Whenever I chat with a client or collaborator of any kind, one thing always comes up: networking is the worst. Performers and creators don’t want to do it, they don’t know how to do it, and they avoid it at all costs. I get it. It’s the fake smiles. It’s the casual look over your shoulder to see who to talk to next. It’s the tentative plans to hang out when both of us have intentions to cancel day of. It’s any combination of: “So, what have you been up to?” “We really need to get a drink or something.” “Have you booked anything lately?” “How’s quarantine going?” You know how my quarantine is going, Sally. You know.
Whether or not it’s because of phoning it in or the over-eager beaver, it doesn’t matter if it’s a college student or Tony winner, networking turns many people off. You’re not alone. But we shouldn’t be afraid of networking when we’re collectively surviving a global pandemic. We’ve been through scarier stuff.
We have to reframe the mindset. During a conversation with my friend and fellow multihyphenate Catherine Porter, we were talking about the trials and tribulations of networking. She searched for a second and said, “We’re…netweavers.” Immediately that sounded more approachable and active. “Working” perpetuates that this is a mandatory effort for your career. It’s cumbersome and can be a nightmare. While netweaving is the idea that in a professional networking situation, we’re all worthy of being seen while intertwining possibilities to create and see each other.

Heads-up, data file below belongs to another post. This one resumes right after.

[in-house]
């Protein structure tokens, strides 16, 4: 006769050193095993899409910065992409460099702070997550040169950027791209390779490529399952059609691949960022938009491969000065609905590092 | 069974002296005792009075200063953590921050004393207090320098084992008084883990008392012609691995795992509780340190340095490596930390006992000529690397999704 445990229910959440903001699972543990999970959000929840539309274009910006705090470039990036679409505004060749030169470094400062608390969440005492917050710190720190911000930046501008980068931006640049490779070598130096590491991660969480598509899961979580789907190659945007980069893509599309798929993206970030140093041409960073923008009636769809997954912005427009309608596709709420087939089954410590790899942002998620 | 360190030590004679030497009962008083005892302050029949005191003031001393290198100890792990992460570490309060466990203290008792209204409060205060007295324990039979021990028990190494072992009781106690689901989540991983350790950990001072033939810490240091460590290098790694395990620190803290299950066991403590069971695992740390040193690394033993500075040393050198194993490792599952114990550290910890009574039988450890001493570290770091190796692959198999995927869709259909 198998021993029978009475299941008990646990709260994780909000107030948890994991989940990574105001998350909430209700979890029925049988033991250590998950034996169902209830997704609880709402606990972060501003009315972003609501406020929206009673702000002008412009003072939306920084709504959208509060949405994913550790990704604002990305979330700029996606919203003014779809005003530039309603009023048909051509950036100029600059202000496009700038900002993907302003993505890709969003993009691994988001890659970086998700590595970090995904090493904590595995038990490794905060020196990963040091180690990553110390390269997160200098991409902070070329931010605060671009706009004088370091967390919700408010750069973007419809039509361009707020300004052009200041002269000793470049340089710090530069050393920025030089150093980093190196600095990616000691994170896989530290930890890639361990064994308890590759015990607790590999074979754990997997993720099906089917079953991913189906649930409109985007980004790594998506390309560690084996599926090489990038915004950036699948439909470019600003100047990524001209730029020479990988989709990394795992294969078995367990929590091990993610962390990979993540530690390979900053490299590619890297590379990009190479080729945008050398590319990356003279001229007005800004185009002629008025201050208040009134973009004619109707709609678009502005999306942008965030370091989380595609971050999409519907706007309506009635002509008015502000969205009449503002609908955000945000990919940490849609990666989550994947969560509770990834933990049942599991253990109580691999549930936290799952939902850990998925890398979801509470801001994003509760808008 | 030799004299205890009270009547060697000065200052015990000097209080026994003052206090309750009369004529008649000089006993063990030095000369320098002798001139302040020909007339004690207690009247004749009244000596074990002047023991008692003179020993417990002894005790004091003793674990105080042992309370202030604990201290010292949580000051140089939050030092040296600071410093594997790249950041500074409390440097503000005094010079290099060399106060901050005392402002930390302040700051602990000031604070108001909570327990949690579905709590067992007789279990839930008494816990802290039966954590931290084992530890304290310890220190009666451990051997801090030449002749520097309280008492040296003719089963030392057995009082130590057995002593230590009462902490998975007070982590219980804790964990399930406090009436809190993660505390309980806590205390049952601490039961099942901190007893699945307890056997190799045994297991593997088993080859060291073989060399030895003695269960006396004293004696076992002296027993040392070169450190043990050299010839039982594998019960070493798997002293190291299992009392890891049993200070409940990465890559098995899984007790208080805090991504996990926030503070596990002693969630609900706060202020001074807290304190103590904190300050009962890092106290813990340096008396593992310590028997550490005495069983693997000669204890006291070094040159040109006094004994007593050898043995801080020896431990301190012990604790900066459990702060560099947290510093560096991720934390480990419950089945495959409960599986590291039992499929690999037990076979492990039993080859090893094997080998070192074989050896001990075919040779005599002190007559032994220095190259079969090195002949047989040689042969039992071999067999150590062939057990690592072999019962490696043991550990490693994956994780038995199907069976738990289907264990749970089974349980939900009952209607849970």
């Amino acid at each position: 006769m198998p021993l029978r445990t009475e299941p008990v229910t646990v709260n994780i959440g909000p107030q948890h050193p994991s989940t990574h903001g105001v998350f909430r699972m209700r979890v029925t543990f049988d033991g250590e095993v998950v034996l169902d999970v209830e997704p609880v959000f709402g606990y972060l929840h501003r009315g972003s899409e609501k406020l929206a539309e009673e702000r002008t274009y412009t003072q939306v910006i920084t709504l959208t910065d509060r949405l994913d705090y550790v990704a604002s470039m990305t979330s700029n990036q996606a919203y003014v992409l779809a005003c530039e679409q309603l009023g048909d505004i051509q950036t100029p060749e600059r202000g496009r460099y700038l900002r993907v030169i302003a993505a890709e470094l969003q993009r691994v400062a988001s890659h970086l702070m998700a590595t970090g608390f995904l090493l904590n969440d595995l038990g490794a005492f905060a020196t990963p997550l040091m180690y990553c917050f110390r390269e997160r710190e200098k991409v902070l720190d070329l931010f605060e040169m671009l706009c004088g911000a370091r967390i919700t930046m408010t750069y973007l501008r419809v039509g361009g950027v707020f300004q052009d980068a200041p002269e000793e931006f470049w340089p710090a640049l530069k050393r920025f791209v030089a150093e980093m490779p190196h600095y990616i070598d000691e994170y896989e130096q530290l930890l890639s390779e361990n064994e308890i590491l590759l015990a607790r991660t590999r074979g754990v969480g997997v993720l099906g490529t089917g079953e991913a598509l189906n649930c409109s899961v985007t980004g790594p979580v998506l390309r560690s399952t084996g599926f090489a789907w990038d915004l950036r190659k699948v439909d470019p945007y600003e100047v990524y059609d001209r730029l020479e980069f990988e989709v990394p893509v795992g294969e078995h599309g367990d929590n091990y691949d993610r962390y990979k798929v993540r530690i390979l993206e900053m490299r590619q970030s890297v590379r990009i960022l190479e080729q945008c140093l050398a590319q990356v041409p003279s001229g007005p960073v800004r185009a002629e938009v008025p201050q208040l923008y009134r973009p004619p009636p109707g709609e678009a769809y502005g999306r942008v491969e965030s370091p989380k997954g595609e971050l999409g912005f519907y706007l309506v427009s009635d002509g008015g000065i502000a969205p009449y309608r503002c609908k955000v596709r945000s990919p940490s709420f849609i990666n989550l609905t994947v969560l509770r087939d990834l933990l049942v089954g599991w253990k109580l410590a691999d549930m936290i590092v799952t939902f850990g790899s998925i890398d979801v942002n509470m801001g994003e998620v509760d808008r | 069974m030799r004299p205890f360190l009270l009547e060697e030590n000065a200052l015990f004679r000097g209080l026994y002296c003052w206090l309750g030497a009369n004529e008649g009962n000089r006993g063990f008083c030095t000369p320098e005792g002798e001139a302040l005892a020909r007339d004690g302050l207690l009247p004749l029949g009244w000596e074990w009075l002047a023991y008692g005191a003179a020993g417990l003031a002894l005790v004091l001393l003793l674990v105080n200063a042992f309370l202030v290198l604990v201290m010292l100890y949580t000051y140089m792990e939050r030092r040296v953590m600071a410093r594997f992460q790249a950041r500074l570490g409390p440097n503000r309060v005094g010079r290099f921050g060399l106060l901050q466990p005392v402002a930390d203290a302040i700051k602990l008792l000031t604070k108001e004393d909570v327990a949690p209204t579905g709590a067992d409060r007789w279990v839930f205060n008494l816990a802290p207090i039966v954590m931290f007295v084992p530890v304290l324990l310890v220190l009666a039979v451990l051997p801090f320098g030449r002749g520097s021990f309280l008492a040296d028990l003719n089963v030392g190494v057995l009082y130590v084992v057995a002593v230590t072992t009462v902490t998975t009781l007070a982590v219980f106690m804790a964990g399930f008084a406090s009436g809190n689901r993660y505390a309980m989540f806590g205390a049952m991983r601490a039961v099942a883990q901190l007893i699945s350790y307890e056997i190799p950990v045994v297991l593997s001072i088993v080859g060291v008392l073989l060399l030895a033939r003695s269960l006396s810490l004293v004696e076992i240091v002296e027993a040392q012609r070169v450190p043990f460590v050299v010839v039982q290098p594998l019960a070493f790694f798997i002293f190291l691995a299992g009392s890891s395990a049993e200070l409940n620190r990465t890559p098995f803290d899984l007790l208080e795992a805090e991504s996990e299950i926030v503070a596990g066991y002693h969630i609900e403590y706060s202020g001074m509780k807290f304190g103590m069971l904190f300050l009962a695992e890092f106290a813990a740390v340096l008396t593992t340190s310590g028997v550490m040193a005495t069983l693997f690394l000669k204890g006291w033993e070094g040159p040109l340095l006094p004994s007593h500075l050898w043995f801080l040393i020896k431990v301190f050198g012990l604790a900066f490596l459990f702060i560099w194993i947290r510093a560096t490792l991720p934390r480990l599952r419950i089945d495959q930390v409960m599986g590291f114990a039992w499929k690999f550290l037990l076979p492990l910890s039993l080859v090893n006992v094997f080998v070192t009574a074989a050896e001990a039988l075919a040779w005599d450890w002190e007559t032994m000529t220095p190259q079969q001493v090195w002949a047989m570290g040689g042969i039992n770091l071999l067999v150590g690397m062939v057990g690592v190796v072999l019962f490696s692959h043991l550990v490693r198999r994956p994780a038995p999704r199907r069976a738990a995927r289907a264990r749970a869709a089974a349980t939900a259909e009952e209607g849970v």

There is a fine line between networking and netweaving. Are you making these connections to advance yourself or are you creating an environment where everyone can succeed? What establishes the difference is your intention. So how do we shift our intentions to become netweavers? To me, netweaving is about three key elements.
1. Building an ensemble.
What good is that business card in your pocket if you never plan to use it? When netweaving, search for the active attributes that get you excited to use that email address. Are there keywords in your conversation? Mutual life experiences? Does this person remind you of your mother? Whatever the reason, can you see yourself creating with this person?
2. The creative experience.
Are you engaging with someone whose work you admire? Or are they a recent college grad and are looking to experience more of the art you create? Engage. Figure out ways to interweave your artistic efforts. How can you help someone? How can they help you?
3. Lasting impressions.
Simple. Is this a person you can see yourself creating with 20 years from now? Many of us can’t see into the future, but we can follow impulses. Leap and the net will appear.
In my opinion, netweaving is all about micro-movements. If you’re speaking with someone who is working on a project and you want to be involved, plant that seed. If you have the goodies to make their experience better, they should know about it. It’s not social climbing, it’s not using someone, it’s stepping up and delivering. Other amazing, active micro-movements are email introductions, plus one invitations, being a guest on a podcast, pro-bono work for non-profits or organizations, and more.
Ultimately, networking is old fashioned and stale. Remember we’re artists and the feeling we so strive for when building an ensemble does not have to be chained to the rehearsal room. Sure, say no to going to that party, but make sure you invest in a netweaving opportunity that’s tailored to your speed. Take a breath, change your mindset, be yourself, and find those ways to connect. They are out there.
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